By Elizabeth Broomhall
Arabian Business speaks to the CEO of Lebanon-based firm Align, on the importance of project management and business performance in today’s cash-tight climate
With trillions of dollars worth of projects in the Gulf region alone, the Middle East is regarded as one of the most attractive emerging markets around the globe. Developments range from oil and gas plants and water recycling facilities to railways and mixed-use real estate developments, all offering lucrative contract opportunities for consultants, suppliers and construction firms who are eager to get a piece of the pie.
However, for Grace Najjar, the CEO of Lebanon-based Align Management Solutions, there is one key ingredient missing in the region. As a project management expert, she says skills in this field are not only lacking, but are becoming increasingly more essential to ensure no money or time is wasted in an era when cash is tight.
“There is a real skills gap which is supported by a lot of surveys and research,” she tells Arabian Business. “If you look at the graduates, even if they are engineers, often they lack the skills that enable them to produce results. This is where companies are at risk.”
Asked how she thinks the situation could be improved, Najjar says educational institutions should be encouraged to do more. Not only should they be providing a range of courses in project management, but they should also seek international accreditation for their teaching.
“Universities have to start teaching project management; they can take it further to have degrees in project management and masters’ courses in project management. They should also engage in accreditation with international bodies and organisations like PMI [Project Management Institute] for their programmes that will secure quality, and align the curriculum with the industry and recognised credentials. This will better prepare their students for the market.”
Given her seventeen years of experience in the market, it comes as no surprise that Najjar was the founding member of the PMI Lebanon Chapter and later elected to serve as PMI regional mentor for the Middle East.
Lending her project management skills is of course, not all Najjar does. Through Align, she is also involved in providing consultancy in areas such as human resources, business technology, risk management, and business process reengineering, and in boosting organisations’ performance by analysing the business for gaps and inefficiencies. Enhancing a company’s output, she says, has become particularly important in the wake of the recession, as firms have become eager to get more for their expenses.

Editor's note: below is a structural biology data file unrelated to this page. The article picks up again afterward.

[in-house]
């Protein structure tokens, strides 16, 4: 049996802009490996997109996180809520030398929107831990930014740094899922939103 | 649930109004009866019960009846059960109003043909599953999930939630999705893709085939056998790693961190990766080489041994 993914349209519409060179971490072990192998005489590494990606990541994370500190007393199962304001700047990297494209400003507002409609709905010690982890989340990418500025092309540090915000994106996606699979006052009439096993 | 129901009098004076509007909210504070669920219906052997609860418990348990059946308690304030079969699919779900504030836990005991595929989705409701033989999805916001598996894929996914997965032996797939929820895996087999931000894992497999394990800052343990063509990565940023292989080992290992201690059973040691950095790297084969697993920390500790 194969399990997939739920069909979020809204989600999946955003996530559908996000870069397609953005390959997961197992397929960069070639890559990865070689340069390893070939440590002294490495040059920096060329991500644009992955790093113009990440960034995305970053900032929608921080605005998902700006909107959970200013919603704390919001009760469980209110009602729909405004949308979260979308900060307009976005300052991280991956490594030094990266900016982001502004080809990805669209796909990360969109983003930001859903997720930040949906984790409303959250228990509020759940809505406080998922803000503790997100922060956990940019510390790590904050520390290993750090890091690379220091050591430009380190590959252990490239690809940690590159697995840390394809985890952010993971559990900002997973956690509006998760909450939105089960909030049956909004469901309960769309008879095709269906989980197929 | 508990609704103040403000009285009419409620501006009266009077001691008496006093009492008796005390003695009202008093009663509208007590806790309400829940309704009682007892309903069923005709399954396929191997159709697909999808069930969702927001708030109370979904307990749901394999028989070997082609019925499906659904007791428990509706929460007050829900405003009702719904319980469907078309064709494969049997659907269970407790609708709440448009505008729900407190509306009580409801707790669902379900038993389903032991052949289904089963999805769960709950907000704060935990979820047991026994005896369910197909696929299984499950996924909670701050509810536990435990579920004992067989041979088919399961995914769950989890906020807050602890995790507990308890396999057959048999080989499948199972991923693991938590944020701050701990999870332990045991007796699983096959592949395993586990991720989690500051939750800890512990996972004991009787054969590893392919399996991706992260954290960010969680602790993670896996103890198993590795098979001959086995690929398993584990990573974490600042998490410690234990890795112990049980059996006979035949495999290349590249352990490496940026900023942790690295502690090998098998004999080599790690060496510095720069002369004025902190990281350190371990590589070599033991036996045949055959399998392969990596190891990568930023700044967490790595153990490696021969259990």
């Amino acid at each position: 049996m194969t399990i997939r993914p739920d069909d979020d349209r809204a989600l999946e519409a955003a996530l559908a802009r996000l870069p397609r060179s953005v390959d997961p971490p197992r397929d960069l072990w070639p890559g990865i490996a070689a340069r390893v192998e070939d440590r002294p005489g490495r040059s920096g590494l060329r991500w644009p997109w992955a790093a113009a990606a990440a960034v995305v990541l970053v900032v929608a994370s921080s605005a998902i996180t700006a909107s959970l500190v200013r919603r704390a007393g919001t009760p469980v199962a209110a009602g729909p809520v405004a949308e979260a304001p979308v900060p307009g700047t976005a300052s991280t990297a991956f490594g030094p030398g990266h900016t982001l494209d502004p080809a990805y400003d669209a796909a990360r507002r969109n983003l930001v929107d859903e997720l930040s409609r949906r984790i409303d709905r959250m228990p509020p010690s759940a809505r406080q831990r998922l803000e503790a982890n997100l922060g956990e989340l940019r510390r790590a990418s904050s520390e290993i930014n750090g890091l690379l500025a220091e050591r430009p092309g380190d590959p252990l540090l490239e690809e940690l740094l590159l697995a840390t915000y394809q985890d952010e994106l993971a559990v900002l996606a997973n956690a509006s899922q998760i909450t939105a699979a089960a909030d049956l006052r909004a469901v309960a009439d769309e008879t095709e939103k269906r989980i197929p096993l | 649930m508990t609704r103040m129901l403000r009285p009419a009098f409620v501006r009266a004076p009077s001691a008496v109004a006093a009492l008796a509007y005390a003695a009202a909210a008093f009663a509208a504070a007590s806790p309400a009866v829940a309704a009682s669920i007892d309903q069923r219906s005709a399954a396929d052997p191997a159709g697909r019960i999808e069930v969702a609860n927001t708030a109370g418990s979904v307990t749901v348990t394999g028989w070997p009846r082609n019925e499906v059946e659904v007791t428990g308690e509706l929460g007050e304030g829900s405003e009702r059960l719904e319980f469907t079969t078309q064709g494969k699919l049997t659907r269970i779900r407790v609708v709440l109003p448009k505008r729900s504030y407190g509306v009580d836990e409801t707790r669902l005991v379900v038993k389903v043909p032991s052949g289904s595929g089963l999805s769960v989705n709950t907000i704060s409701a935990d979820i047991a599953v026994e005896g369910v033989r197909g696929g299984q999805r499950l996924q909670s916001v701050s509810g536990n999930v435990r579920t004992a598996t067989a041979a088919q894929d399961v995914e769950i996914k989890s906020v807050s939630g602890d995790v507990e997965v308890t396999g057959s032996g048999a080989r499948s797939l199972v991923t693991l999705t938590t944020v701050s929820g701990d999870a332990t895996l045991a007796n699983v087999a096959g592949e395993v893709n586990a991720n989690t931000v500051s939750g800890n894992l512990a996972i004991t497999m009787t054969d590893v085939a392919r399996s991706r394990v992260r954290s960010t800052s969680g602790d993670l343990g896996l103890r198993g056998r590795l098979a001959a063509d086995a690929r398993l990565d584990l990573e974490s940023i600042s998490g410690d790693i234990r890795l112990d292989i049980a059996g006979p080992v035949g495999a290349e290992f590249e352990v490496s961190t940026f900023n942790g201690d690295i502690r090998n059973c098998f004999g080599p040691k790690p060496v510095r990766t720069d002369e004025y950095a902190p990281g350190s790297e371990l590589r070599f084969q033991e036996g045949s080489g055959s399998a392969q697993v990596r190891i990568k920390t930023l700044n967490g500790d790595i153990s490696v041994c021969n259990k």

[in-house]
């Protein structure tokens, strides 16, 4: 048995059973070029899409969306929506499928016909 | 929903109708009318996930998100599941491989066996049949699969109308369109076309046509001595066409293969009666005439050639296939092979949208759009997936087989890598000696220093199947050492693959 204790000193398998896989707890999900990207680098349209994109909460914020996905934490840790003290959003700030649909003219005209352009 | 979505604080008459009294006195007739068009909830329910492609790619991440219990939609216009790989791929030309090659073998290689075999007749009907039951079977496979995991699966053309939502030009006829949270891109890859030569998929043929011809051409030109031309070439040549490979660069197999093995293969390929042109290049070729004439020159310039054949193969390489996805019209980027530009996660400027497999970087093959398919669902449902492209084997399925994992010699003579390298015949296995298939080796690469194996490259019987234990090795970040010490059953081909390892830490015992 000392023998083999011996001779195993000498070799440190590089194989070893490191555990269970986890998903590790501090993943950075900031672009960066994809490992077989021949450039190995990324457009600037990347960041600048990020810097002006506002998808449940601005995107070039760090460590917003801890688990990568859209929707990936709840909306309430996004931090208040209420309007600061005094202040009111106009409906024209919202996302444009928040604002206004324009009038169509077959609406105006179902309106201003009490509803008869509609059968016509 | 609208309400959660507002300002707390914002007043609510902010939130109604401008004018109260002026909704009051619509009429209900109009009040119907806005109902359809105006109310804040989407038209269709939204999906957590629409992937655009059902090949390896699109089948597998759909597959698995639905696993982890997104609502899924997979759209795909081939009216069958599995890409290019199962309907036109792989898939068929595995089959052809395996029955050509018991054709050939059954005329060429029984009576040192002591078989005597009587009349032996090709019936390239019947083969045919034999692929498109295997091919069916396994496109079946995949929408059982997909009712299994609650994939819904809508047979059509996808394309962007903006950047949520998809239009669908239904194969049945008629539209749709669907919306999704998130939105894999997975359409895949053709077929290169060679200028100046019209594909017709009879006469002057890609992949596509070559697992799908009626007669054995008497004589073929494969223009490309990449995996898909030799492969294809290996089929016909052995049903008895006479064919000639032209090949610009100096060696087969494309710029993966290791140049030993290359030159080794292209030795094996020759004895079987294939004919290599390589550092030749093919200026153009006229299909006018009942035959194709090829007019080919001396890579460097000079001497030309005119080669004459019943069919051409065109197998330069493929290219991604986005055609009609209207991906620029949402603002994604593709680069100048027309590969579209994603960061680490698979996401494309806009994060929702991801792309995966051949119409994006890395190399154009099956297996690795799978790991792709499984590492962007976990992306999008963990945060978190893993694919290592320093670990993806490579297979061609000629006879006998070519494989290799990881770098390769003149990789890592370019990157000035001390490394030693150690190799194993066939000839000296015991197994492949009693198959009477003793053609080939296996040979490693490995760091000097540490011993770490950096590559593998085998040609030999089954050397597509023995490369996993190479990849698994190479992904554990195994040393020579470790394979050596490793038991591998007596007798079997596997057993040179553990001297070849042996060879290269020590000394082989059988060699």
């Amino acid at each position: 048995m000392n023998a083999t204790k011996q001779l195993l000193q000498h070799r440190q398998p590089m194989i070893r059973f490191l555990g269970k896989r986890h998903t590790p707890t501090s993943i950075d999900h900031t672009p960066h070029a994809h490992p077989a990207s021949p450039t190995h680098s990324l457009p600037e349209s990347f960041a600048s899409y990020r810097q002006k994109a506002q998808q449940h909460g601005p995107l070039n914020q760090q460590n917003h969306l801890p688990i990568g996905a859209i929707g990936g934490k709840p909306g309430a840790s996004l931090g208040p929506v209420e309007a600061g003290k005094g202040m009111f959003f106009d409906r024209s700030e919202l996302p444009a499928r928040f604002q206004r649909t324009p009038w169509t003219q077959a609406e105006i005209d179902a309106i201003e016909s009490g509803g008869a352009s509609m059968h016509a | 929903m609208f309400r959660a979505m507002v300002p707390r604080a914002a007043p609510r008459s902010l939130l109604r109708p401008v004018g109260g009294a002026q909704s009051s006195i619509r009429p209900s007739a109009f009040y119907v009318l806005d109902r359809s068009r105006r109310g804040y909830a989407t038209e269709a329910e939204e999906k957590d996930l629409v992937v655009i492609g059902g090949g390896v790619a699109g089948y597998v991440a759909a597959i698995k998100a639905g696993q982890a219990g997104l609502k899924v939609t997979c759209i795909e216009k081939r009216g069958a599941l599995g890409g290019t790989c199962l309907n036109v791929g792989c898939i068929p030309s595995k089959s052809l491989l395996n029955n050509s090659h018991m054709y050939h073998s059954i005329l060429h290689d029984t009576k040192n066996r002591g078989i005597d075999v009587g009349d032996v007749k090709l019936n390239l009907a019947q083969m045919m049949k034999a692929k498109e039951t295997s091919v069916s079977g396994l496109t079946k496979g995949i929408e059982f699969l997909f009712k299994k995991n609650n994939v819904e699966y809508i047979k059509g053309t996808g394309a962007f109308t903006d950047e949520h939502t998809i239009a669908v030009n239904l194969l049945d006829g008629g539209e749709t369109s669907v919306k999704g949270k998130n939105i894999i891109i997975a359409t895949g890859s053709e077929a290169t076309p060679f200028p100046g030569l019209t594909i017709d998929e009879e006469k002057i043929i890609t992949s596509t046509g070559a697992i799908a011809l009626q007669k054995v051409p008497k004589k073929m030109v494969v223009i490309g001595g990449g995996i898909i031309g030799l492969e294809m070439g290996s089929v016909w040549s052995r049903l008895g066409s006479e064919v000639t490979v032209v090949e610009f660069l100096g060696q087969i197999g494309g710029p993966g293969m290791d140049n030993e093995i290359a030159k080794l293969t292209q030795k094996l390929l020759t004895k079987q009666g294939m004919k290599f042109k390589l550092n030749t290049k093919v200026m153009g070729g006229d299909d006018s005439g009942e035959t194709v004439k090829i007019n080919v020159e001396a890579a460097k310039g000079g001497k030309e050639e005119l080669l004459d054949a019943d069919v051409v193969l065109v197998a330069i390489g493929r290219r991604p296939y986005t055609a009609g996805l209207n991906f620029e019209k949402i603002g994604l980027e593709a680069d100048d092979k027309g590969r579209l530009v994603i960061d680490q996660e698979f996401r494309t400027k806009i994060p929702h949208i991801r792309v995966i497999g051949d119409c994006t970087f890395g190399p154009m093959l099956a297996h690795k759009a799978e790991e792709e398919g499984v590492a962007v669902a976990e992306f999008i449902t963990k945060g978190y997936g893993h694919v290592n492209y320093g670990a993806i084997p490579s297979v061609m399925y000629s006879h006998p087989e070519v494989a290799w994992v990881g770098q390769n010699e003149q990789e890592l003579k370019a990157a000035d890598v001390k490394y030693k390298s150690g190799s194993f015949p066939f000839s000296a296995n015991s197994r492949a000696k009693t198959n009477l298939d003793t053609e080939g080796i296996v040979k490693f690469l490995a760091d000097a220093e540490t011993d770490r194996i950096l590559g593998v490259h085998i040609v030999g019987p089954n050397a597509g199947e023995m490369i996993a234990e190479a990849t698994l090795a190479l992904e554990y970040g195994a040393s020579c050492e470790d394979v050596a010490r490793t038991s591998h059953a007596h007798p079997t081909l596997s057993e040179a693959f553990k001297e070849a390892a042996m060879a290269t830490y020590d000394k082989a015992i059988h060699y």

“There is a focus on better performance now,” she explains. “People are starting to think about how to get better value and results. There is no room for loss of money or waste or rework. People need now to increase their revenue, open up new markets, new products, and it’s a very competitive environment. You need to have an edge, a competitive advantage over the existing or emerging competition.”
Crucially, Najjar’s company also lends a hand in familiarising organisations with international standards, and helping them to apply those standards to their specific business and portfolio of projects. Najjar believes this is also of utmost importance as the competition for projects heats up.
“The challenge nowadays is that there are many standards and different models in the market. We get lost in which model and which certificate to use, and how to apply these methods. I think the trend is not only to understand the model, but to adapt this to the environment and the strategic objectives of the company.
“Before, companies had large budgets so they just cared about big infrastructure and getting all the standards available, but now I think people are starting to think more about what is the best model for them.”
As for the direction of the business, Najjar says the focus in the past has been primarily on Lebanese governmental organisations and on the education sector particularly. But in the last year or so, since the company was formally established in 2010, the firm has acquired an increasing number of private, governmental and non-profit clients in the Gulf region, and in a boarder range of industries. Among them are RasGas and Dohaland in Qatar, Abu Dhabi Information Systems Committee and Jordan Customs. She adds that the business has seen little impact from the recession, with revenues up 30 percent this year, but could encounter some difficulties on the back of the Arab Spring.
“We have no major involvement in the countries that were really affected like Egypt. In Syria we have, but we don’t see the situation affecting us too much. It might stop organisations from initiating projects, which could limit us, but I think we can turn it around. Companies and consultants are starting to look at how to partner with experts outside Syria, and we have an advantage being based in Beirut.”
Going forward, she hopes to uphold the firm’s presence in the Levant region and in Europe, whilst also expanding further into the Gulf, tapping markets such as banking, healthcare and oil and gas.
Aligning standards with organization strategic objectives is very important as it constitutes part of Organizational Process Assests. But the problem for applying any of project management aspects in developing countries is that either no system exists or it is broken down. Hope this will improve after the arab springs.
A very good article, pointing rightly to the strict absence of room for loss of money, waste or rework. This is of particular importance for consulting and professional services firms of small and medium size. The shortage in local skilled resources is a genuine problem across the region; resources coming from abroad are always in a passing-by mood whereas we need to build capacity and expertise for the long term.